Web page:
Popoham37222413 - ★★★ Congress, we’ve got ideas for...

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APRIL 2009 577 Image: JIunlimited/Stockxpert A lmost all educational accountability laws are enacted by well-intentioned lawmakers who want what’s best for children. Sometimes, however, certain features of these laws actually diminish rather than enhance educational quality. Such is the case with the No Child Left Behind Act (NCLB). The very name of NCLB, of course, elicits warm visions of a caring government’s assurance that nary one child will be neglected in our public schools. Yet, one of this cleverly labeled law’s provisions — namely, its adequate yearly progress (AYP) requirement — now causes serious educational mischief in the nation’s schools. NCLB, as most educators know, is the current incarnation of the Elementary and Secondary Education Act of 1965 (ESEA), a landmark federal statute that, for the first time, lobbed substantial federal tax dollars into the nation’s public schools. Because the next reauthorization of ESEA will soon be upon us, it’s altogether imperative that the AYP flaws in this influential law be remedied. W. JAMES POPHAM is professor emeritus at the University of California, Los Angeles. ★★★ Congress, we’ve got ideas for you. Transform Toxic AYP Into a Beneficial Tool Adequate Yearly Progress is a flawed tool. But, with a few changes, AYP can become the impetus for educational good that its architects originally foresaw. BY W. JAMES POPHAM
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578 PHI DELTA KAPPAN An Unintended Malignancy In a nutshell, NCLB currently calls on schools to increase the test scores of successive cohorts of stu- dents, including several NCLB-designated subgroups. Incorporating an amalgam of federal and state con- trols, NCLB sets forth the general structure of AYP but allows states to 1) decide what levels of student achievement will be required for a particular state’s students to be “proficient,” 2) select the achievement tests to measure students’ levels of proficiency, and 3) install state-specific timelines to ensure that all of the state’s students will become proficient by the close of the 2013-14 school year. Given state-by-state choices regarding these three key options, it comes as no sur- prise that state percentages of AYP-failing schools vary considerably. Nonetheless, the NCLB requirement that all students earn proficient-or-above test scores by 2014 is having an adverse impact on schooling. This is because, though states can slightly jiggle their AYP timelines regarding how they’ll reach the 2014 goal, they still must satisfy this federal demand for profi- cient-or-above perfection. Schools that fail to reach their annual AYP targets soon become the recipients of serious sanctions (if those schools receive NCLB dollars) or public embar- rassment (if those schools don’t receive NCLB dol- lars). Avoiding those negative consequences has be- come a primary focus of educators at all levels of pub- lic schooling. Many of these failure-avoidance en- deavors by educators, unfortunately, have nothing to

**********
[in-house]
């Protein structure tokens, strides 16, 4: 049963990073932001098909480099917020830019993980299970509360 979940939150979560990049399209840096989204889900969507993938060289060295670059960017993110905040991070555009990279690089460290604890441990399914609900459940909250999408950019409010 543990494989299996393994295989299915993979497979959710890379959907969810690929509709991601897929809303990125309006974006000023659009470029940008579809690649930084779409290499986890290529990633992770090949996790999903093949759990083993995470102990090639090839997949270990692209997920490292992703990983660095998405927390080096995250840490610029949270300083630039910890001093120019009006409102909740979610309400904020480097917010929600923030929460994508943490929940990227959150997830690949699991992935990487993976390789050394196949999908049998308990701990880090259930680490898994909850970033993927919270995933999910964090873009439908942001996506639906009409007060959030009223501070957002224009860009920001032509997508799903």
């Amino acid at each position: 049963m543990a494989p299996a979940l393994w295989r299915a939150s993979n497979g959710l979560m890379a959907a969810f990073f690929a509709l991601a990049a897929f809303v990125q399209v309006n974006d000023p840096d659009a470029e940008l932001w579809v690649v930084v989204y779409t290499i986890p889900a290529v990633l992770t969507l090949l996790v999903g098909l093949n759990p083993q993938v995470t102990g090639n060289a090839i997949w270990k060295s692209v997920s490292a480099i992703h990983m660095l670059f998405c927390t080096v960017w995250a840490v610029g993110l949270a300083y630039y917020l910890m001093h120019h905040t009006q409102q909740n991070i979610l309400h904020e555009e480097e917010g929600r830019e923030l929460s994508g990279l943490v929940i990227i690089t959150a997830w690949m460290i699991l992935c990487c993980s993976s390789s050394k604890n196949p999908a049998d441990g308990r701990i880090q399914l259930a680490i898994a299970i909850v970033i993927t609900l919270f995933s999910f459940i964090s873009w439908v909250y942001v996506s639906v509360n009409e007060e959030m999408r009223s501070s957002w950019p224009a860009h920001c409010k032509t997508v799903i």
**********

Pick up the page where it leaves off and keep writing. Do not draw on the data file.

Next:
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This note was uploaded on 10/07/2009 for the course EDP 351 taught by Professor East during the Spring '09 term at West Chester.

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Popoham37222413 - ★★★ Congress, we’ve got ideas for...

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